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3D printing is an additive manufacturing technique that turns a digital design into a tangible object. It is described as an additive process because it simply stacks and fuses layers of material to create physical objects instead of using a block of material or a mold.
Injection molding is an entirely different process compared to 3D printing. Creating the mold itself is the first step. The majority of molds are constructed of metal, typically steel or aluminum, and are carefully machined to fit the characteristics of the product they are to manufacture.
Usually, injection molding is employed as a mass-production technique to create thousands of similar goods, unlike 3D printing, which focuses on creating detailed products, a few at a time.
Is 3D Printing Cheaper than Injection Molding?
3D printing can produce more complicated geometries than conventional technologies, is frequently quick, has cheap fixed setup costs, and has a growing array of materials.
The upfront cost of 3D printing is typically less than injection molding. The ability required to map the item in a CAD program is essentially the same, but 3D printing can print directly from the file. In contrast, injection molding has to make a mold or tooling before using the injection method to produce the part.
Compared to the material used by a 3D printer, an injected molded object requires substantially more experienced labor to operate the machinery but costs less to produce each part.
When determining the cost of production, you also need to consider the time spent during the process since time is money. 3D-printed objects can be made quite rapidly, but they can only be made in small batches, especially when compared to injection molding, which can make a significantly larger quantity of parts all at once.
Additionally, compared to 3D printing, injection molding has a far lower risk of part failure. Therefore parts produced that way are more likely to pass inspection, requiring less time to make the same number of parts.
Another aspect to consider is that with 3D printing, you may alter and update your design at any time during the manufacturing process. Because less time is needed on design, setup, and coordination with an injection molder, it also accelerates your time to market.
So when it comes to whether 3D printing is cheaper than injection molding, it is safe to say that it highly depends on your production load. If you make more than 100 components, injection molding is less expensive than 3D printing.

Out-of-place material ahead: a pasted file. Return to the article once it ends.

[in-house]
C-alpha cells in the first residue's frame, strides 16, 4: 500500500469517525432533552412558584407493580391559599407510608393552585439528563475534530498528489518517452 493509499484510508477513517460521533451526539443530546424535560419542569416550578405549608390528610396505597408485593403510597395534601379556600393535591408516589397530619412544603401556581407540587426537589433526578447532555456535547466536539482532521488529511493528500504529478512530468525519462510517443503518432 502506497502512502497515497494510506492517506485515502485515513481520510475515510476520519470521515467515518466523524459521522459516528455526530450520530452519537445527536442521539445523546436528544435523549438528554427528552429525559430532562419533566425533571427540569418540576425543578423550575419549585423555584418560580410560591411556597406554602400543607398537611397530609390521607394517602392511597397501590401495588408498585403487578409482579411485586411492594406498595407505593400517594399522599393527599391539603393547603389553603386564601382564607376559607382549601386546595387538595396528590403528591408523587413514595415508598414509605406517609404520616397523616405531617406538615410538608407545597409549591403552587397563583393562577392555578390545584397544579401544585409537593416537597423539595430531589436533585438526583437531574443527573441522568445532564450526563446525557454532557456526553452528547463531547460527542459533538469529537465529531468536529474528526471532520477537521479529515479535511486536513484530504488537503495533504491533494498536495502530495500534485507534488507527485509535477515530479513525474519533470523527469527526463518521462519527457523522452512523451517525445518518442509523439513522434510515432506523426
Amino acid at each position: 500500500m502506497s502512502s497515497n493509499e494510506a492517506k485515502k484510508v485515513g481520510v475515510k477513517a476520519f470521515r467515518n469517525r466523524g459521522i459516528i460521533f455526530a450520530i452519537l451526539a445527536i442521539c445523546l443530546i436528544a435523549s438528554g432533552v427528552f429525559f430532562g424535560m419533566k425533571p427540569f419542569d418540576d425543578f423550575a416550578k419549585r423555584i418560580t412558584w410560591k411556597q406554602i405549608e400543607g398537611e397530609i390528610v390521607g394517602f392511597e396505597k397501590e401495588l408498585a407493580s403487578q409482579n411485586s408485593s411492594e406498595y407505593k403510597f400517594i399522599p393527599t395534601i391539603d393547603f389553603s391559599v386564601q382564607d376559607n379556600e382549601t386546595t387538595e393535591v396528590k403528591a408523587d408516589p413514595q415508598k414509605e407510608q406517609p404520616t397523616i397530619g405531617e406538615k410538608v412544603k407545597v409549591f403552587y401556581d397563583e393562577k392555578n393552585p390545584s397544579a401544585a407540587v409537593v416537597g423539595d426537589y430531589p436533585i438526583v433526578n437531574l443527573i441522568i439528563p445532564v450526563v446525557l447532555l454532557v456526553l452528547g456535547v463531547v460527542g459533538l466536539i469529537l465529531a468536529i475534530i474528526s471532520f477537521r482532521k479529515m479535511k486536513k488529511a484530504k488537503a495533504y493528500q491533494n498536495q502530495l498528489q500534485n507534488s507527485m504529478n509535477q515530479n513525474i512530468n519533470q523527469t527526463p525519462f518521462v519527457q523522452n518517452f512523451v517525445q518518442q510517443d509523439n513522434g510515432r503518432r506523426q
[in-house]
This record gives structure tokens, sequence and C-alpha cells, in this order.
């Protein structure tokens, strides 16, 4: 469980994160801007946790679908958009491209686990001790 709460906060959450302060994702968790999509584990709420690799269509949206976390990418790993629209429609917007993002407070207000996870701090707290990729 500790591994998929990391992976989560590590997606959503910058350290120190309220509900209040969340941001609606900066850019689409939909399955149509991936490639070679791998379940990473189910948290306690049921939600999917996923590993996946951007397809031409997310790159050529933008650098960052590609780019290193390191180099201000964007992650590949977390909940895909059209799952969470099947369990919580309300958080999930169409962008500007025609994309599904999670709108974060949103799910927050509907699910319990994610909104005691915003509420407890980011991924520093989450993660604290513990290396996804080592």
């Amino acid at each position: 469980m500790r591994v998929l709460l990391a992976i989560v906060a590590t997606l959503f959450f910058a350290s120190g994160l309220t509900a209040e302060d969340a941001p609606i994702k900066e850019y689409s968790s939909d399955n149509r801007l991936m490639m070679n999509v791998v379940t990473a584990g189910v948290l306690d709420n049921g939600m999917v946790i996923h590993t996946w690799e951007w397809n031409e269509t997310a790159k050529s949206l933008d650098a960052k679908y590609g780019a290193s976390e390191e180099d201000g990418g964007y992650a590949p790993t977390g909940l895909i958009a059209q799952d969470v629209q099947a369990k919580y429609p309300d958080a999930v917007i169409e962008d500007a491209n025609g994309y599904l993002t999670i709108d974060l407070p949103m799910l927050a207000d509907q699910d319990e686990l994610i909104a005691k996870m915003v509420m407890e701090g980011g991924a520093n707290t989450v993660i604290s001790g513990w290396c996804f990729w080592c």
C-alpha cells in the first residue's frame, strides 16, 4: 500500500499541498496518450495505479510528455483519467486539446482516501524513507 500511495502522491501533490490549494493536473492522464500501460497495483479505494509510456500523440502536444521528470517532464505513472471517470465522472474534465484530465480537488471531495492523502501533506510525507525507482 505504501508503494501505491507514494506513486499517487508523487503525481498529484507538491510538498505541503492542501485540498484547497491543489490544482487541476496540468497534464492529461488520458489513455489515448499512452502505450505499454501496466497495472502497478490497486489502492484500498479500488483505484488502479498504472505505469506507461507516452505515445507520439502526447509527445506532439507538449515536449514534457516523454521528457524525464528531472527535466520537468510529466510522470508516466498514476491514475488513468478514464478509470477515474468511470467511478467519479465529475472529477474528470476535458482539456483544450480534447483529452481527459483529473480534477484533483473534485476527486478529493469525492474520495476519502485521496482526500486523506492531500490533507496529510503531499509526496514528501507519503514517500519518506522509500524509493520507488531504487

While the price per item for 3D printing remains broadly similar, the cost for injection molding substantially decreases as you produce more components using your mold.
Injection Molding vs. 3D Printing Cost
To determine how much an injection molding costs, you need to consider the cost of making a mold. Various crucial elements affect the cost of creating a specific mold for the desired items’ production.
The fundamental aspects to consider are the item’s dimensions, composition, and product’s level of complexity. These three elements have the most significant effects on the overall investment sum needed to construct a mold.
Injection molding and 3D printing processes differ significantly in terms of cost in one crucial area: price per unit. When employing an injection mold, the initial investment, or the actual production of the mold, accounts for the majority of the cost.
Your mold becomes more economical the more pieces it makes. The cost per item is remarkably stable while using 3D printers. The cost of the material and the amount of time required per unit are not affected by the manufacturing volume.
A mold and the first batch of injection-molded components may be more expensive to produce than 3D-printed parts, but when more parts are anticipated to be required, the price per unit cost will start to favor injection molding. After then, each subsequent order of parts will result in even more considerable savings.
In conclusion, if you wonder about the answer to is 3D printing cheaper than injection molding, 3D printing has certain financial advantages for prototyping and extremely short runs of ten to hundreds of pieces. Your risk and expenses are decreased.
This aspect might be priceless for start-ups that create opportunities that have never existed before. However, injection molding is the method of choice when creating a part for a large-scale, practical application with high-quality output that needs minimal finishing.